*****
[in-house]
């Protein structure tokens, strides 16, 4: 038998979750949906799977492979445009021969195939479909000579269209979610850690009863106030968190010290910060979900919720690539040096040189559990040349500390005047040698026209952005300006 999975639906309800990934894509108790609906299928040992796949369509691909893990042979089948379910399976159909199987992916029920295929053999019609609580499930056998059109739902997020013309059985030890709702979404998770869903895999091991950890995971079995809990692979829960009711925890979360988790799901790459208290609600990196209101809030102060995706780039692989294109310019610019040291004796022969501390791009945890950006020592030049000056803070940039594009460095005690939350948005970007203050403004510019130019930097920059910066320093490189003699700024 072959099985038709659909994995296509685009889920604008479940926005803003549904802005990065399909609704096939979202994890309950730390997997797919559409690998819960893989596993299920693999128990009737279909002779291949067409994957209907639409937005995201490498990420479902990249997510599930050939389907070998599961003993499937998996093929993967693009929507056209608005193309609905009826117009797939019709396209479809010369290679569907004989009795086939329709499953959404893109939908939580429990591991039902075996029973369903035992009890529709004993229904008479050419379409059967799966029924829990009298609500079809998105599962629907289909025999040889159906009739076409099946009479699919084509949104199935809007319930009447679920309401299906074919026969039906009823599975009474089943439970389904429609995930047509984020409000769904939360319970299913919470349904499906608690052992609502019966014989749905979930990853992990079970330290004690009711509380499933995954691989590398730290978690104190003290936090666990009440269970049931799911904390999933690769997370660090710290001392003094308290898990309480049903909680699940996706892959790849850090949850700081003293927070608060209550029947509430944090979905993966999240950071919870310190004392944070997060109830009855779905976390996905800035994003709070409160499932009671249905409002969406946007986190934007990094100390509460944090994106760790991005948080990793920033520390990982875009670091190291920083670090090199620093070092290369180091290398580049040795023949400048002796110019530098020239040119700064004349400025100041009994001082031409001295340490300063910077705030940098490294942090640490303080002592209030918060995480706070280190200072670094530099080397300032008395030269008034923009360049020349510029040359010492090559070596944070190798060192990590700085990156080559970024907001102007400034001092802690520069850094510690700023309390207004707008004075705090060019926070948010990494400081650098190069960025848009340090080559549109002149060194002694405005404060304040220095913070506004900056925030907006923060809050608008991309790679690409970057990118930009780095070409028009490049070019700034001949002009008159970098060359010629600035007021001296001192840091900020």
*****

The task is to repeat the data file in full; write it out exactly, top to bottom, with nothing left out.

[in-house]
């Protein structure tokens, strides 16, 4: 038998979750949906799977492979445009021969195939479909000579269209979610850690009863106030968190010290910060979900919720690539040096040189559990040349500390005047040698026209952005300006 999975639906309800990934894509108790609906299928040992796949369509691909893990042979089948379910399976159909199987992916029920295929053999019609609580499930056998059109739902997020013309059985030890709702979404998770869903895999091991950890995971079995809990692979829960009711925890979360988790799901790459208290609600990196209101809030102060995706780039692989294109310019610019040291004796022969501390791009945890950006020592030049000056803070940039594009460095005690939350948005970007203050403004510019130019930097920059910066320093490189003699700024 072959099985038709659909994995296509685009889920604008479940926005803003549904802005990065399909609704096939979202994890309950730390997997797919559409690998819960893989596993299920693999128990009737279909002779291949067409994957209907639409937005995201490498990420479902990249997510599930050939389907070998599961003993499937998996093929993967693009929507056209608005193309609905009826117009797939019709396209479809010369290679569907004989009795086939329709499953959404893109939908939580429990591991039902075996029973369903035992009890529709004993229904008479050419379409059967799966029924829990009298609500079809998105599962629907289909025999040889159906009739076409099946009479699919084509949104199935809007319930009447679920309401299906074919026969039906009823599975009474089943439970389904429609995930047509984020409000769904939360319970299913919470349904499906608690052992609502019966014989749905979930990853992990079970330290004690009711509380499933995954691989590398730290978690104190003290936090666990009440269970049931799911904390999933690769997370660090710290001392003094308290898990309480049903909680699940996706892959790849850090949850700081003293927070608060209550029947509430944090979905993966999240950071919870310190004392944070997060109830009855779905976390996905800035994003709070409160499932009671249905409002969406946007986190934007990094100390509460944090994106760790991005948080990793920033520390990982875009670091190291920083670090090199620093070092290369180091290398580049040795023949400048002796110019530098020239040119700064004349400025100041009994001082031409001295340490300063910077705030940098490294942090640490303080002592209030918060995480706070280190200072670094530099080397300032008395030269008034923009360049020349510029040359010492090559070596944070190798060192990590700085990156080559970024907001102007400034001092802690520069850094510690700023309390207004707008004075705090060019926070948010990494400081650098190069960025848009340090080559549109002149060194002694405005404060304040220095913070506004900056925030907006923060809050608008991309790679690409970057990118930009780095070409028009490049070019700034001949002009008159970098060359010629600035007021001296001192840091900020």